A UNESCO World Heritage Site, Joya de Ceren is an archaeological site featuring a pre-Columbian Maya farming village preserved remarkably intact under layers of volcanic ash over 1400 years ago. It is often referred to as the "Pompeii of the Americas".
The site consists of a museum and 10 excavated buildings. It takes about 1.5 hours to see everything. If you have luggage with you, it is possible to leave it with the guard at the ticket gate.
- Bus 108 (to Opico) runs from San Salvador's Terminal Occidente past Joya de Ceren. Tell the driver that's where you're going and he will drop you off at the entrance. The bus takes about 1-1 1/2 hours and costs $0.50.
- Coming from Santa Ana, take bus 201 or 202 towards San Salvador. Ask to be let off at the cross for Joya de Ceren and catch bus 108, which will drop you directly in front of the ruins.
Visit the museum and ruins. Entrance is $3. Closed on Monday's.
There is one small souvenir shop that sells mostly small pottery replicas, figurines, and stone pestals.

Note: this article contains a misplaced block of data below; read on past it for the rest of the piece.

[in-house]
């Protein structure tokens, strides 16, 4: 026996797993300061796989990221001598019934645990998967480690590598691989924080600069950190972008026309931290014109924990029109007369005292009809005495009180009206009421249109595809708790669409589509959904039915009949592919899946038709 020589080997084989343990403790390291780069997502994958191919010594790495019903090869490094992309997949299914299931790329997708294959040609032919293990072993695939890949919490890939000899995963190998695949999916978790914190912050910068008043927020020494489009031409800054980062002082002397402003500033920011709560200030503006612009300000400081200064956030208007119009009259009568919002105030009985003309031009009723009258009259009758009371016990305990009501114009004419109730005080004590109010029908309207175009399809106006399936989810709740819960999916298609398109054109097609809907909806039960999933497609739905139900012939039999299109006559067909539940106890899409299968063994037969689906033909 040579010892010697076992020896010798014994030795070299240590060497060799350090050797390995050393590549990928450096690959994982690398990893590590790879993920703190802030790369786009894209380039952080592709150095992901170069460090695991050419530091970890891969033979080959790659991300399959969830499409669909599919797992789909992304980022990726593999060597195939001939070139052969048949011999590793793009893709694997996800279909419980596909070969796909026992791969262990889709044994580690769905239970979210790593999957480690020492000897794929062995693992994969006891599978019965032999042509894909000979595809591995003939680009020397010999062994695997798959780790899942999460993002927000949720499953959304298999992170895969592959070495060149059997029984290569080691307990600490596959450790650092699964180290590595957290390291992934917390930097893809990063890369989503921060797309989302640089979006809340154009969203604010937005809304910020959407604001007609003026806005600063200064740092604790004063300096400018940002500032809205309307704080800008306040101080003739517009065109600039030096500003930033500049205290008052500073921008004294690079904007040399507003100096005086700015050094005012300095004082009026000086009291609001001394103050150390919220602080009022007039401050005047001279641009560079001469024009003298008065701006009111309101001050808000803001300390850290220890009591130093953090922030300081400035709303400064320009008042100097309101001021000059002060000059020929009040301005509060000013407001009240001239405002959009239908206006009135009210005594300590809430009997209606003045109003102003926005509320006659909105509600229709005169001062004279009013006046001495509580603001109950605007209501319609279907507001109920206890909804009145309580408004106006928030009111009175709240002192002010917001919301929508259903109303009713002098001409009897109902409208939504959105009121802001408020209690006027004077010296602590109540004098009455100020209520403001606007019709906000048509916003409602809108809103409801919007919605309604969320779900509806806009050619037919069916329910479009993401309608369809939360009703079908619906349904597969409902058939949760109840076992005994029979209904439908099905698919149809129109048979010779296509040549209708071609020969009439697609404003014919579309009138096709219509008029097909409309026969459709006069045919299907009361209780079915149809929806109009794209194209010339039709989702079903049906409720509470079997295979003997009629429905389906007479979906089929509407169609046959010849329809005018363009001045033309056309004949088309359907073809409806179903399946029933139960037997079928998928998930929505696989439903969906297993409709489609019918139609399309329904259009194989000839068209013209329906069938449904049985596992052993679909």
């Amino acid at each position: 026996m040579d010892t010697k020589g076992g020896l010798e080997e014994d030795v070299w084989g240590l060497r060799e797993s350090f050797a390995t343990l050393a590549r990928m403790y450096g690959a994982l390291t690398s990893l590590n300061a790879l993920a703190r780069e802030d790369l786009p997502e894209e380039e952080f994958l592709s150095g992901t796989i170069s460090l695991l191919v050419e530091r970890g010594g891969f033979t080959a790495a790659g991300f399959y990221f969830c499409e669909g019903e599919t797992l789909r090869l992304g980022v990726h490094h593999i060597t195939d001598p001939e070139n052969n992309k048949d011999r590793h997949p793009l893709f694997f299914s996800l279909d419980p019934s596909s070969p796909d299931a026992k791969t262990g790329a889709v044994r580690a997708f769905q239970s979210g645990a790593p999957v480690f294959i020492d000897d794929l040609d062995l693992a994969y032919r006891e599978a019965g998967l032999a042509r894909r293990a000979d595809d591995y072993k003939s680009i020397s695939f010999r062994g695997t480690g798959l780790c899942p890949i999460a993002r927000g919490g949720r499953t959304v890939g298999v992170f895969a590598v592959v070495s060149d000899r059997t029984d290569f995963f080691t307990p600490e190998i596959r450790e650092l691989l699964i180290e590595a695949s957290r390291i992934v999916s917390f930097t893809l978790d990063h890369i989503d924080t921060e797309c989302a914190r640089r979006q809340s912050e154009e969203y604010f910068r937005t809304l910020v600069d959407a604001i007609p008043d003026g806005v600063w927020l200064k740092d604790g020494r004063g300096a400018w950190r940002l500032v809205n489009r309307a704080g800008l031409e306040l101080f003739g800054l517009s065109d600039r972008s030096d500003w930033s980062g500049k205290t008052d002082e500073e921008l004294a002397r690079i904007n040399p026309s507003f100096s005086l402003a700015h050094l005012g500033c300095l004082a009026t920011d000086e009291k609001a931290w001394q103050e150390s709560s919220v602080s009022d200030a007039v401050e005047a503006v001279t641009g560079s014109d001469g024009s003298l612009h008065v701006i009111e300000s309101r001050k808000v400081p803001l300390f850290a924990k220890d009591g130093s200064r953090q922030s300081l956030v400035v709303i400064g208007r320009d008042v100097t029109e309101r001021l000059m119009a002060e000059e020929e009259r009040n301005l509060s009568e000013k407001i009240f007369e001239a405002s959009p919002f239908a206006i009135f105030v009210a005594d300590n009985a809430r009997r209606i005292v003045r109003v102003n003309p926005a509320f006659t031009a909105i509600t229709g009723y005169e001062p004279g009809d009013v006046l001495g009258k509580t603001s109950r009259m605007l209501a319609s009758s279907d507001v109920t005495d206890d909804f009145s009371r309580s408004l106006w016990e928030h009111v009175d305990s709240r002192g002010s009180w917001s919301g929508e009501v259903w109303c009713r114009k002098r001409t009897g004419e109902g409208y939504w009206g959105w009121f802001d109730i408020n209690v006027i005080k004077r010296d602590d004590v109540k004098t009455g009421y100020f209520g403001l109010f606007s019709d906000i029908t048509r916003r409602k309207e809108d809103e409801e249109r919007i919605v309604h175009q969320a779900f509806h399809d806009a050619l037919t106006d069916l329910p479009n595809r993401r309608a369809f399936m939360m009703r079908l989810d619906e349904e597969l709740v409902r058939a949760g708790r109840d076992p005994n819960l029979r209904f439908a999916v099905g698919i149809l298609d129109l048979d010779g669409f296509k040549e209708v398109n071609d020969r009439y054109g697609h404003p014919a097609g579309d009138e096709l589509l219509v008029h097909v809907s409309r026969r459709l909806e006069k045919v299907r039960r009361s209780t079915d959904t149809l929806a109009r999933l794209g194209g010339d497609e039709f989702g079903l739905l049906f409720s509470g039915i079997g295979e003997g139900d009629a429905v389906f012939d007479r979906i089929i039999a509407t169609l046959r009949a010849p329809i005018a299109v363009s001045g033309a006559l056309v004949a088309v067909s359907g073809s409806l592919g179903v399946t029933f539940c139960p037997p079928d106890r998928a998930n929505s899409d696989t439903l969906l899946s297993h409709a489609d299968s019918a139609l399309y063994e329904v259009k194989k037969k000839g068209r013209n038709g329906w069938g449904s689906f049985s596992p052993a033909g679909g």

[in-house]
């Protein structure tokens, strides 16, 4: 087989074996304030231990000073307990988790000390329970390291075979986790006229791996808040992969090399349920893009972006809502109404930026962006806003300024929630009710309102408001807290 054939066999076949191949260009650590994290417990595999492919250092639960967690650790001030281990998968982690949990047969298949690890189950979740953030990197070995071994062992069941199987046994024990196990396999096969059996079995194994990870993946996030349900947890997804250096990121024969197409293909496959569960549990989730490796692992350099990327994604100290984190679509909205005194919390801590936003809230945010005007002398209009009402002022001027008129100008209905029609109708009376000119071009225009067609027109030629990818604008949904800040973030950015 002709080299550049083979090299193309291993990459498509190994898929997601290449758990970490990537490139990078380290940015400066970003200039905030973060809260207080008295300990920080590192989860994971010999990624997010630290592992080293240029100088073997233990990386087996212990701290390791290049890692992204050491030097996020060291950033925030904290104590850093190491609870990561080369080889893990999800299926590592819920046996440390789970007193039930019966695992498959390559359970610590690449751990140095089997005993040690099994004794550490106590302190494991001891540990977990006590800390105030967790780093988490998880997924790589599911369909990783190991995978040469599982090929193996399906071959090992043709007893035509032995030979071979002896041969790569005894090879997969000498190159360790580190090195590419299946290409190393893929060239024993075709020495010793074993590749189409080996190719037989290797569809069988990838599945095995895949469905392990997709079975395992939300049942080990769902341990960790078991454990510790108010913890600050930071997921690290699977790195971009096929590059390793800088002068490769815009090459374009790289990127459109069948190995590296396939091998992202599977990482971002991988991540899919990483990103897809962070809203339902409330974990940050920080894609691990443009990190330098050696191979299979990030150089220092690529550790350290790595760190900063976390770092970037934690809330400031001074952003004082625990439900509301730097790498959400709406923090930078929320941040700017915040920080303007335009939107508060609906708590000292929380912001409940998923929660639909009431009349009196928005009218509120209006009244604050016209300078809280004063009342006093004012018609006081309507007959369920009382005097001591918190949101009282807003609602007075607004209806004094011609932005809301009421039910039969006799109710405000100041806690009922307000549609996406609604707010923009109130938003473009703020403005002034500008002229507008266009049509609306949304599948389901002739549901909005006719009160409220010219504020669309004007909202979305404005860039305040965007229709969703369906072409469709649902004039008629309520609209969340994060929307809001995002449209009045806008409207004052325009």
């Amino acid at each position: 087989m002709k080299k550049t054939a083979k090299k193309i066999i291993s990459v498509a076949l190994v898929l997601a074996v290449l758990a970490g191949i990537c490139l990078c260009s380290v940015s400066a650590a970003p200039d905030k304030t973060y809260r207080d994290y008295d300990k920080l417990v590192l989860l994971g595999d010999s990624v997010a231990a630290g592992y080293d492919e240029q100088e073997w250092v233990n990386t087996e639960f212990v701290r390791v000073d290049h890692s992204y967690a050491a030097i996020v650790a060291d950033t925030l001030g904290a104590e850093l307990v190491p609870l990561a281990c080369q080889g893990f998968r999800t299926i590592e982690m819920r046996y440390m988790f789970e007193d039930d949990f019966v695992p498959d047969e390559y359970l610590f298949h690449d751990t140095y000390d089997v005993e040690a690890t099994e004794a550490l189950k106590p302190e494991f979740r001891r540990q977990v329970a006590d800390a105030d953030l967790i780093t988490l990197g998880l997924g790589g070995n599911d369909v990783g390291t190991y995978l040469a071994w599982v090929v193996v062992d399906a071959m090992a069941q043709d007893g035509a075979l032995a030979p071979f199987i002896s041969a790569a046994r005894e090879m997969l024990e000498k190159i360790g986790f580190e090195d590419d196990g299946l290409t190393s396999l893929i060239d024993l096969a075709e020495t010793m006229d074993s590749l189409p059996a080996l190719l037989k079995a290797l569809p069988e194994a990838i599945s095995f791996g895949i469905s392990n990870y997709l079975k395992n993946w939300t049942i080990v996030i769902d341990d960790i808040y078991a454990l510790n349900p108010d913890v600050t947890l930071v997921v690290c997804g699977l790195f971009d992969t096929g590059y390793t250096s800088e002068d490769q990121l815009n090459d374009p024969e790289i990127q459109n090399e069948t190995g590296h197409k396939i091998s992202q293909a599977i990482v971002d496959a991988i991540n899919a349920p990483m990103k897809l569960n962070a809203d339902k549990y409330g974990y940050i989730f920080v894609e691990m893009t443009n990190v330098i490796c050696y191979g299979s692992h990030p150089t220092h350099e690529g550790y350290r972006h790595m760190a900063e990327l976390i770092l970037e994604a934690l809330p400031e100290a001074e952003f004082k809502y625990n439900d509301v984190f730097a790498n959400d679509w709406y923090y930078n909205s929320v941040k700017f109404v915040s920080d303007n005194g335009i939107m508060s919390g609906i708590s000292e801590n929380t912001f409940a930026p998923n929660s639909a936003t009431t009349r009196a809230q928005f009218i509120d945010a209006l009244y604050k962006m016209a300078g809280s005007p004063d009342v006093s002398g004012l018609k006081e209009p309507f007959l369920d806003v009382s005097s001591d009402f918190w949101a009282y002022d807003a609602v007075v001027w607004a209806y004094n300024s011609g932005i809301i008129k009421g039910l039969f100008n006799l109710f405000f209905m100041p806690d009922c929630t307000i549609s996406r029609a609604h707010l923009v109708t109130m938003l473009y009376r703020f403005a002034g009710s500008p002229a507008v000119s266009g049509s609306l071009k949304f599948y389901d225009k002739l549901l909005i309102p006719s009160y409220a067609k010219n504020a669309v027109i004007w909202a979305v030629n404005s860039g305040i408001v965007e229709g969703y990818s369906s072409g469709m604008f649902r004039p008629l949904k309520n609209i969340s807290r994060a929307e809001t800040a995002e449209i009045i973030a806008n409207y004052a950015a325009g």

A small cafeteria in the park serves snacks and drinks.
There are no nearby spots so most travellers prefer to make the trip from Santa Ana or San Salvador.
- To return to San Salvador, take bus 108. The bus runs regularly until 6pm, it costs $0.50
- To go to Santa Ana, take bus 108 for a few minutes then change at the cross and take bus 201 or 202. Busses pass by regularly and run until 7 pm. The trip takes less than 90 minutes and costs less than $1.
- It is possible to combine a trip to Joya de Ceren with a visit to the ruins of San Andres. Take bus 108 back towards San Salvador and ask to be let off at the cross to Santa Ana ("El cruz a Santa Ana). At the intersection, the real stop is not the one that says it's the Touristico stop, but rather you need to cross to the far side of the restaurant stands and wait along the main road. From there catch any bus headed towards Santa Ana (the smaller busses tend to be cheaper, costing about $.25). It's only 3km, so the ride is less than 15 minutes. The entrance to the ruins of San Andres is very unassuming other than the one blue and white sign.